The Single Currency Myth: Why The Television 'Metric' Is In Need Of Some Company
While few would argue that there must be a currency, I must tactfully disagree on the current definition and the role it should serve in the television industry. First and foremost, I would argue that Nielsen's ratings are a jumble of various, sometimes unrelated "metrics" and do not constitute a medium of exchange. To be precise, Nielsen's panel-based ratings come in at least three flavors: (1) a people meter/tuner meter combination, (2) a diary/tuner meter abomination, and (3) diaries only. Purportedly, people meter/tuner meter audience estimates are better than diary/tuner meter audience estimates (and both are apparently better than diaries) but none of the three provide ratings for all networks or stations. Add to the mix quarter hour, minute by minute and average commercial minute data available with Live and Live Plus time horizons (with buyers wanting to use one metric and sellers another) and confusion reigns supreme. Nielsen's metrics do not serve the needs of all media buyers and sellers.
Further clouding the issue is the dubious quality of panel-based research as the error varies widely by geography, the quality of the sample and the network or station being measured. And lest we forget, if a panel were chosen poorly or if the bias associated with the recruiting process were unchecked, the quality of the research would be compromised-not that that ever happens. So, even the most ardent Nielsen supporter must agree that Nielsen provides anything but a "single" currency and the metrics it does publish are at the very best inconsistent-not exactly desirable traits.
Once free of the currencies vs. metrics debate, the other main problem with the currency is the idea that television advertising is a commodity business. Despite what Google (and Enron Media before them) is telling everyone who will listen, television viewers watch programs differently depending on the time of day, the program they are watching and their level of engagement with the content. Whether you believe the assertion or not, media buyers clearly do as illustrated when they value the ability to reach a male between the ages of 18 and 34 during Comedy Central's first run of "The Daily Show with Jon Stewart " much differently than they value the ability to reach the same viewer during a 3:00 am repeat of "Ninja Warrior" on the G4 network. A similar disparity may be seen when valuing a national or a local insertion. An ability to reach a specific viewer on television is not a commodity. While advertisers may be searching for particular demographic groups, advertisers buy spots on ESPN's Monday Night Football and ABC's "Desperate Housewives"for a reason: their client wants the brand to be associated with the program. And the last time I checked, ad inventory associated with linear television was finite. In industries where the product is a commodity, such as petroleum and corn, metrics can be very simple. Pricing is driven by basic measurements (such as sulfur content or volume) and the interaction of market forces. In contrast, television advertising is complicated, the programs have limited inventory, shelf lives are short and as a result, rudimentary metrics serve very few stakeholders well. So the metrics used to evaluate advertising on television should probably be tailored to both the content and the needs of the advertiser. Does one metric fit everyone's needs? I think not.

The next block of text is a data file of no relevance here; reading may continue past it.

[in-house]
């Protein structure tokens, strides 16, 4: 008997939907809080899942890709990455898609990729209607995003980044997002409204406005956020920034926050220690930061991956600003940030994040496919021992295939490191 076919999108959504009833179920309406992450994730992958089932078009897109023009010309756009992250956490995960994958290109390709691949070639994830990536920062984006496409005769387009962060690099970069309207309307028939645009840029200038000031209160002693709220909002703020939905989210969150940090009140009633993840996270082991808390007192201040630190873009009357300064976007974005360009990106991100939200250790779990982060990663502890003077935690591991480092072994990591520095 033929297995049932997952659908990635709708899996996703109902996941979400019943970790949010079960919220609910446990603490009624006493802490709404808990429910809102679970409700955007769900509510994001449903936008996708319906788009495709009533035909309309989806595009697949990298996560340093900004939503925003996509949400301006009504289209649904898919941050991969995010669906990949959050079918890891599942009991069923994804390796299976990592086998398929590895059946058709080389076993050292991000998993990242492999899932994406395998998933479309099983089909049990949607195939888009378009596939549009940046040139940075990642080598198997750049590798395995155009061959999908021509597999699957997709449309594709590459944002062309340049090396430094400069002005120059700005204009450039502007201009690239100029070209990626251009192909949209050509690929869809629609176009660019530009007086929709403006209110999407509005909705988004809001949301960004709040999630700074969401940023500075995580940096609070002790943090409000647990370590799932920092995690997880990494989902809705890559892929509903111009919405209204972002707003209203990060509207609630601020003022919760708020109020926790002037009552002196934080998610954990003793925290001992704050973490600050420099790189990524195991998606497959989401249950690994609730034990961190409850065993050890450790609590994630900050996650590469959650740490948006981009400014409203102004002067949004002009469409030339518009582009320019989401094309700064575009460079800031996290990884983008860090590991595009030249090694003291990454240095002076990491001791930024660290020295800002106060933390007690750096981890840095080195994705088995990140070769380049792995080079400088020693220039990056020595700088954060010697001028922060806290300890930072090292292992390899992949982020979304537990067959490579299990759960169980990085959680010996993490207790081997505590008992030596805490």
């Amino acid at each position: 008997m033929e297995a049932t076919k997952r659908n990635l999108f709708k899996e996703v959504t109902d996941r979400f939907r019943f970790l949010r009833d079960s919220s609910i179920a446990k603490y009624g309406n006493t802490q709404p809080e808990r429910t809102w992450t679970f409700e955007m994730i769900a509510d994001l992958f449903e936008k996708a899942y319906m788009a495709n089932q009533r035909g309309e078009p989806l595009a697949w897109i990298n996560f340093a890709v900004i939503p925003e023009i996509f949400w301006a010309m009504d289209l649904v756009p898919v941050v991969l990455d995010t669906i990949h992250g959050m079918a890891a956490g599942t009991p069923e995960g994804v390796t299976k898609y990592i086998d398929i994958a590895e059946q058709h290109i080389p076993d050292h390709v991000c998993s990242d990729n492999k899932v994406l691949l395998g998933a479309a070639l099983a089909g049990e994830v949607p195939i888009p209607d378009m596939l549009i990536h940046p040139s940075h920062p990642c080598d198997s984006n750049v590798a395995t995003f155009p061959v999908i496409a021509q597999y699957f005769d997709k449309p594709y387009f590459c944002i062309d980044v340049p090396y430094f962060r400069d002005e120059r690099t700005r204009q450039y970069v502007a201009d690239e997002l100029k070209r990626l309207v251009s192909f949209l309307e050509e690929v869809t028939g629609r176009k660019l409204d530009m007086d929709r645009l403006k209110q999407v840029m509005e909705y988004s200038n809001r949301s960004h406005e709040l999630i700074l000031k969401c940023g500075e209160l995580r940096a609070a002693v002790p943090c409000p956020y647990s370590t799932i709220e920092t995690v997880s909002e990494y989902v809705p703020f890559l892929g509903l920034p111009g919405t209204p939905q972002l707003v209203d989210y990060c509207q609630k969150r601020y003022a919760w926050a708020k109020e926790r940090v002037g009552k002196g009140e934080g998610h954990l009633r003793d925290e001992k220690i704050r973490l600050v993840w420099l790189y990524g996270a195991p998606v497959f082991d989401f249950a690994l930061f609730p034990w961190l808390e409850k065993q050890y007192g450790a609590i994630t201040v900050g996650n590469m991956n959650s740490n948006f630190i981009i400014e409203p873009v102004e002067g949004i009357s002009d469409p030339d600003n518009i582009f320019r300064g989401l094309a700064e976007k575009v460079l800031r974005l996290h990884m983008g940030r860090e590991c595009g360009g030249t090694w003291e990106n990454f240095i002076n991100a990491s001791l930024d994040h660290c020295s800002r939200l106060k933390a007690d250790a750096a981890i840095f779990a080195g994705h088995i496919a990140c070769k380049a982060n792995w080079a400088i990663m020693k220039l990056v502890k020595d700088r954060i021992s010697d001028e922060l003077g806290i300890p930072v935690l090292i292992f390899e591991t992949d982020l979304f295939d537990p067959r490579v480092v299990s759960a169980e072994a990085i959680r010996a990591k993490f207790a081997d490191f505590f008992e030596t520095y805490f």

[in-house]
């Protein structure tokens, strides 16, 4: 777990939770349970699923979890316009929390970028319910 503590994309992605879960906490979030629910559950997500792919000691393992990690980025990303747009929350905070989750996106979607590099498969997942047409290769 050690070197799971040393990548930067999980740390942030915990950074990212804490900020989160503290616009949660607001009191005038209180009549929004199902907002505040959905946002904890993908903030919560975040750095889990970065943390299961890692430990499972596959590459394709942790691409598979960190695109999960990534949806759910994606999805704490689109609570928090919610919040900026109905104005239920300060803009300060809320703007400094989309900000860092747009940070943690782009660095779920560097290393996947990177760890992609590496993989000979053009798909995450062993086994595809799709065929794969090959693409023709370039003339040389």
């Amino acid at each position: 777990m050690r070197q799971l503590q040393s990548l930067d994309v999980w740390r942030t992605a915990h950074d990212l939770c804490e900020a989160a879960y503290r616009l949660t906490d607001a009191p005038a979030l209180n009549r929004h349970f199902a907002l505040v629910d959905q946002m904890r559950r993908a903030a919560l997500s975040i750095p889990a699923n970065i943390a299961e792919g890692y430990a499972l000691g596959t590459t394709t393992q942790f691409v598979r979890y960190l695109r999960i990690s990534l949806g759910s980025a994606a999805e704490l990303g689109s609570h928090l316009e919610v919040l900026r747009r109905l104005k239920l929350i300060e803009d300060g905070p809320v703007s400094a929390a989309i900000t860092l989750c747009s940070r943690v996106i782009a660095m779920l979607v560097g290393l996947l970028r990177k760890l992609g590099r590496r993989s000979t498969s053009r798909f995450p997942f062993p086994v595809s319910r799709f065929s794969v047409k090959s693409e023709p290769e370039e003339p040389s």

So how do other complicated markets operate? Believe it or not, many industries get by without any help from Nielsen at all. Great hordes of people eat at restaurants daily without so much as a rating to guide them. You might even be eating in a restaurant while reading this column. Was the decision you made to eat at the restaurant based on the fact that more people dine there than anywhere else? Perhaps. But the quality of the food or the location's ease of parking may have affected where you chose to eat as well. Then again, the decision may have been based on the ambiance, or the attractiveness of the waiter or waitress. Were the prices on the menu based solely on the color or caloric value of the food? Chances are your decision may have been affected by market forces, the originality of the menu, quality of the food or the consistency of the experience. For the restaurant owner, all of these issues affect the asking price because dining out is not a commoditized experience. My point is simple-there is no "one" metric for most purchases we make and television as an industry is much poorer for sticking with a single source for its metrics.
In my opinion we should drop the currency debate. The currency is the almighty US dollar, not Nielsen's panel-based ratings. We should embrace new metrics that shed light on some of the more pressing issues in advertising. Imagine being able to compare which news networks have the most loyal viewers as ranked by appointment viewing. Would anyone be interested in knowing what the audience turnover for a typical weeknight is on MTV and how it might compare to Comedy Central or G4? Is one network a reach vehicle and another better suited for building brand awareness? With new metrics, all these insights are possible. And we are just scratching the surface. As a start, research companies could develop metrics in the following categories:
At the end of the day it is insight we all seek, not a new currency. But without support for new entries into the metrics marketplace, buyers and sellers will be stuck with the same old shtick, remarketed with a price 25% higher than before. I think the Nielsen's panel ratings are getting a little long in the tooth. We should encourage researchers to give them with some company.